It was 1951. Bill Veeck, owner of the St. Louis Browns, was desperate. His ballclub was lousy and nobody was coming to the games. Looking to give fans a reason to see a game – and pay – Veeck thought up the idea of a birthday party. 1951 was the 50th anniversary of the American League, as well as the 50th anniversary of Falstaff Brewery, one of the team’s sponsors. Nobody could actually prove that it was also Falstaff’s 50th anniversary, but as Veeck wrote in From Veeck – As In Wreck, his autobiography, “If we couldn’t prove it fell on the day we chose, neither could anyone prove that it didn’t.”
For years, Veeck had had the idea of using a midget to promote his team (he owned 3 different MLB teams during his lifetime). He called a booking agent who found Eddie Gaedel. While at first “dubious,” after some selling by Veeck, Gaedel agreed to appear at the birthday game. And Gaedel would more than appear. He’d sign a contract and become a member of the team. Better yet, he’d come to the plate and actually bat.
Gaedel knew virtually nothing about baseball besides “I know you’re supposed to hit the white ball with the bat. And then you run somewhere.” Veeck spent time teaching Gaedel how to stand in the box and how to crouch (making the already tiny strike zone tinier). When Gaedel pretended to swing, Veeck got scared, telling Eddie all he had to do was crouch in the box, take four balls, and trot to first base. And if Gaedel did swing? He was met with this warning from Veeck. “I’m going to be up on the roof with a high-powered rifle watching every move you make. If you so much as look as if you’re going to swing, I’m going to shoot you dead.”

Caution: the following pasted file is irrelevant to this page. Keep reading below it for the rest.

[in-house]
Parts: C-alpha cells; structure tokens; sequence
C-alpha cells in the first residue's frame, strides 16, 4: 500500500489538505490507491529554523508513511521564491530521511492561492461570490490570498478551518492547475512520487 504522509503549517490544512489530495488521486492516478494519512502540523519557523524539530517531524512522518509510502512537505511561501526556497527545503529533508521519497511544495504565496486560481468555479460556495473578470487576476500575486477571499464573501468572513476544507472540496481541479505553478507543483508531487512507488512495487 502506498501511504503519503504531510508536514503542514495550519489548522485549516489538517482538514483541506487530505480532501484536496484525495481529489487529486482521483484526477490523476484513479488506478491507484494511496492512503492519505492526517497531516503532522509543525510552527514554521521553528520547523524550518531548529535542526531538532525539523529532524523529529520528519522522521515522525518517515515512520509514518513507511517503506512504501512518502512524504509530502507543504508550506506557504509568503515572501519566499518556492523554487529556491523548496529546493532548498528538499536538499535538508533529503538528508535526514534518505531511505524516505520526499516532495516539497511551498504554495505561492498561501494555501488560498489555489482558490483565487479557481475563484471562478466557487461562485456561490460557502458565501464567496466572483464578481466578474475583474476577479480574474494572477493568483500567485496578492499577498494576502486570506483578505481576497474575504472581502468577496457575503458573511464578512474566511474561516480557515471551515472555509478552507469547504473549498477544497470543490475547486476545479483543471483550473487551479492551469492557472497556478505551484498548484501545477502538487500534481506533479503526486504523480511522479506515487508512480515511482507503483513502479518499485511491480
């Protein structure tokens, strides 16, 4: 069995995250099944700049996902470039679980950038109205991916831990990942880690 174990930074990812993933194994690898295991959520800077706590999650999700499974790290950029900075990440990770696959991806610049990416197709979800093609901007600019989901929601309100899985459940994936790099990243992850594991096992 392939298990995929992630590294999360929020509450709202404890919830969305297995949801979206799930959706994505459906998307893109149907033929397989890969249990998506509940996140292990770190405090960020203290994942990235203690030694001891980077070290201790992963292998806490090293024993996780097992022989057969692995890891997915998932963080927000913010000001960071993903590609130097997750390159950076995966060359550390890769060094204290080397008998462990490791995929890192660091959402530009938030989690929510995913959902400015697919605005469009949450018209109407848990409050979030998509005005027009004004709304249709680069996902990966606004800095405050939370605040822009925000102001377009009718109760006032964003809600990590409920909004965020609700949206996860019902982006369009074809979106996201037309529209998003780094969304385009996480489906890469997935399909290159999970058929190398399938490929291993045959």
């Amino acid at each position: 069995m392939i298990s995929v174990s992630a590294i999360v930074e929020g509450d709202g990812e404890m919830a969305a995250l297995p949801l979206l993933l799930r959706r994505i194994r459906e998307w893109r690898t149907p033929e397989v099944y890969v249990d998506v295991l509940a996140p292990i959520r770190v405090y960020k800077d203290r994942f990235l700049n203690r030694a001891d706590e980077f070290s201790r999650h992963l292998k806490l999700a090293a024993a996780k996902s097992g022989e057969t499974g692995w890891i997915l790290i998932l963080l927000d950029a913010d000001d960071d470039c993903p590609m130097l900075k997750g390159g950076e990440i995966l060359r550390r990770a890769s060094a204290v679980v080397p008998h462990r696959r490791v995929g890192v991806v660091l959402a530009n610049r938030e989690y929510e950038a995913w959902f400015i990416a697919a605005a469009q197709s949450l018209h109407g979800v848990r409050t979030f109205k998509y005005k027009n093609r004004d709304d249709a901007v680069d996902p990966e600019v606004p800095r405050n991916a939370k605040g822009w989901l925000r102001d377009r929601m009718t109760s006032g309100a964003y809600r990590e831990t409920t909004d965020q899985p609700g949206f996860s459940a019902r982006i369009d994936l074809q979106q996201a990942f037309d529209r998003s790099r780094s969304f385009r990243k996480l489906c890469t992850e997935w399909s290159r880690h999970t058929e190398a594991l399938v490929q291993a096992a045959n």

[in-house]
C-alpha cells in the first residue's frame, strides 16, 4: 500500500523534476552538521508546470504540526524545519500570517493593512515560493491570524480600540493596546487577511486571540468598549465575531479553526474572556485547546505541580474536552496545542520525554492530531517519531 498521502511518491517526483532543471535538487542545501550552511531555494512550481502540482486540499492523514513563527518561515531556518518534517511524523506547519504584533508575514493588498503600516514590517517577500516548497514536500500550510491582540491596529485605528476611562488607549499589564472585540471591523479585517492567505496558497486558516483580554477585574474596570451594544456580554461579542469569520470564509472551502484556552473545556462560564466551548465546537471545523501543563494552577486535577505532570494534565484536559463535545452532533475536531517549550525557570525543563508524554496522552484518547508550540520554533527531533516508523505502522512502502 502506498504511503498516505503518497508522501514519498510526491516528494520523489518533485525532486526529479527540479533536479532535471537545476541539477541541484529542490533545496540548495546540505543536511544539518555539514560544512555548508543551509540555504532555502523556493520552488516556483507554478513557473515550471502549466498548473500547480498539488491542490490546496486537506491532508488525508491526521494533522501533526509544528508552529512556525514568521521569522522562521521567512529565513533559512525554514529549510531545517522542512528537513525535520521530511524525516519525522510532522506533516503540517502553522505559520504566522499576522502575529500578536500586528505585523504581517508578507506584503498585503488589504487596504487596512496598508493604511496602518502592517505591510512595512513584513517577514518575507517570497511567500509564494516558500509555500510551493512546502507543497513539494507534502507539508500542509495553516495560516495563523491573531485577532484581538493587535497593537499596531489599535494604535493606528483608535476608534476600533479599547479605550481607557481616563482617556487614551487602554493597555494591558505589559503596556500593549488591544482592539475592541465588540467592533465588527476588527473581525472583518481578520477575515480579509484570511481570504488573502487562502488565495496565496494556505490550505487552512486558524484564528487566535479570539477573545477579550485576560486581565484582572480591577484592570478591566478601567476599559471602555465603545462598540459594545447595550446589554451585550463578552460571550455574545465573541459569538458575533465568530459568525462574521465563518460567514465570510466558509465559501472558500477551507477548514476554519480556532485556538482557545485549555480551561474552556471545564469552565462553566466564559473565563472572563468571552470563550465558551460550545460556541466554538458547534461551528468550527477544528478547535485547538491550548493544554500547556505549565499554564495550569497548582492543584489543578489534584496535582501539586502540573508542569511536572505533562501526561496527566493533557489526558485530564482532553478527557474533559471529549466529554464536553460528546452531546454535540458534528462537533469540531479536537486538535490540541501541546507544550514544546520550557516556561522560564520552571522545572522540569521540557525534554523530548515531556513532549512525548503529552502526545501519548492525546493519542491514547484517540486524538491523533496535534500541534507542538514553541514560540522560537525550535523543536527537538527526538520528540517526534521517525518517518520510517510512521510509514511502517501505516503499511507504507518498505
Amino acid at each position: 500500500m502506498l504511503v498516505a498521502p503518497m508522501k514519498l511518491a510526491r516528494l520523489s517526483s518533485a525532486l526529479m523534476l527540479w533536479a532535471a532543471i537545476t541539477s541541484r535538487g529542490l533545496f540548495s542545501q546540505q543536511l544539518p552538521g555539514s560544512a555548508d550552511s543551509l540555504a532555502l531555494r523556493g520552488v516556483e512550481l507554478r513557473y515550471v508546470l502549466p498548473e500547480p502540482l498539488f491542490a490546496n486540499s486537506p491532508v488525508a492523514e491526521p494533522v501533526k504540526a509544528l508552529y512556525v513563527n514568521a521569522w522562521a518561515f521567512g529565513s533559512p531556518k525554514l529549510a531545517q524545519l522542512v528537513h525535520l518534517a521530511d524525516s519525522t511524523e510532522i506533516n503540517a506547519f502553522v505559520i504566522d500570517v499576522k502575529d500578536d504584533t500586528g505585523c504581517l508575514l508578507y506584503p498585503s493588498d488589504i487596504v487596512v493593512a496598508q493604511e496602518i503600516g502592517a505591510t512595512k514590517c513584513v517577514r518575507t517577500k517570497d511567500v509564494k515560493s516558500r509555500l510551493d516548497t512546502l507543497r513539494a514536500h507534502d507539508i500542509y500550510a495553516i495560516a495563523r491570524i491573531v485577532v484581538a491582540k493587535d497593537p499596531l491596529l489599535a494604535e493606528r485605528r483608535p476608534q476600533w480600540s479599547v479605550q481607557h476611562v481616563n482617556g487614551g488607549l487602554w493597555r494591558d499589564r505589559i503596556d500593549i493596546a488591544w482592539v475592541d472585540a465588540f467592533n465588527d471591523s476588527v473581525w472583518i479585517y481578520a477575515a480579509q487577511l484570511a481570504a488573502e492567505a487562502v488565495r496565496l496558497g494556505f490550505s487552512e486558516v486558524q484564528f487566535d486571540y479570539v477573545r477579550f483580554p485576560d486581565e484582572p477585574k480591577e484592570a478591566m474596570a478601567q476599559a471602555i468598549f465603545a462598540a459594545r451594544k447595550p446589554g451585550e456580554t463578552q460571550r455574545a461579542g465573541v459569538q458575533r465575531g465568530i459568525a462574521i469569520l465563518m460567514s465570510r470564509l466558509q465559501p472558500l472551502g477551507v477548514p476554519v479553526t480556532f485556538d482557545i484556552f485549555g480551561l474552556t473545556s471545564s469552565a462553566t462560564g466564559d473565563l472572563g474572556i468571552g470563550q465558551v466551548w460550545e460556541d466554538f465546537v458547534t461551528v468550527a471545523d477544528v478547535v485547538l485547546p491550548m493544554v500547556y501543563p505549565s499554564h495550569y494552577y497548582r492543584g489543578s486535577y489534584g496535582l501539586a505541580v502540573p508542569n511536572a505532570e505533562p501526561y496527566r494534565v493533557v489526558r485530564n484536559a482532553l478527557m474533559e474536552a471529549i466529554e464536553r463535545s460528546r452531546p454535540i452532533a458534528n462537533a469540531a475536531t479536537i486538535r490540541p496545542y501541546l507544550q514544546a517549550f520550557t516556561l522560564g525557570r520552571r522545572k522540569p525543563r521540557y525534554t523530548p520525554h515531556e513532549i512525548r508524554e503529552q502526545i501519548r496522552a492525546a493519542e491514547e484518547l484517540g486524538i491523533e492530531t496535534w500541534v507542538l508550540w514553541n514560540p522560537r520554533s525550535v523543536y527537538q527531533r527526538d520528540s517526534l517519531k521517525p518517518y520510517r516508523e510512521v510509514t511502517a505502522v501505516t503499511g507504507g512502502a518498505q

Eddie was paid $100 for the day. Veeck took out a life insurance policy on him for $1,000,000 to protect the team in case of sudden death or “sudden growth.”
The whole plan was a secret. Even the Falstaff Brewery folks only knew they were part of a big surprise. The contract Gaedel signed was mailed to league headquarters on a Saturday night, so by the time it was opened on Monday morning, the game would have already been played (in case of expected protest from the league).
A crowd of more than 18,000 showed up for the game, the largest to see a Browns game in 4 years. In between games of the doubleheader, Gaedel made his grand entrance by popping out of a birthday cake. Then he went back into hiding until the bottom of the first, when it was announced that number one-eighth was batting for Frank Saucier. Home plate umpire Eddie Hurley questioned the stunt and Browns manager Zack Taylor showed the signed contract, a telegram to league headquarters (time stamped) proving proper procedures had been followed (just followed at the very last second, before plans could be thwarted), and a copy of the active roster, which included Eddie Gaedel.
Gaedel got into the batters box and the crowd was alive. The Falstaff people were beside themselves with joy at the promotion they were sure to receive from all of this. But Veeck was beside himself for another reason. Gaedel wasn’t crouching, like he had been taught. “He was standing straight up, his little bat held high, his feet straddled wide in a fair approximation of Joe DiMaggio’s classic stylek” wrote Veeck. “I was thinking, ‘I should have brought that gun up here. I’ll kill him if he swings. I’ll kill him, I’ll kill him.’”
But by the third pitch, pitcher Bobby Cain was laughing so hard he could barely throw. Balls three and four floated about three feet over Eddie Gaedel’s head.
Eddie trotted to first base, his image captured by snapping cameras. He stood on the bag until a pinch runner could take his place, and then he ran across the infield, waving to the crowd, toward the St. Louis dugout. He was now one of the most famous footnotes in one of the most famous games in the history of baseball.
And the Browns lost, 6 to 2.
To read Shocking Games Numbers 1-3, go HERE.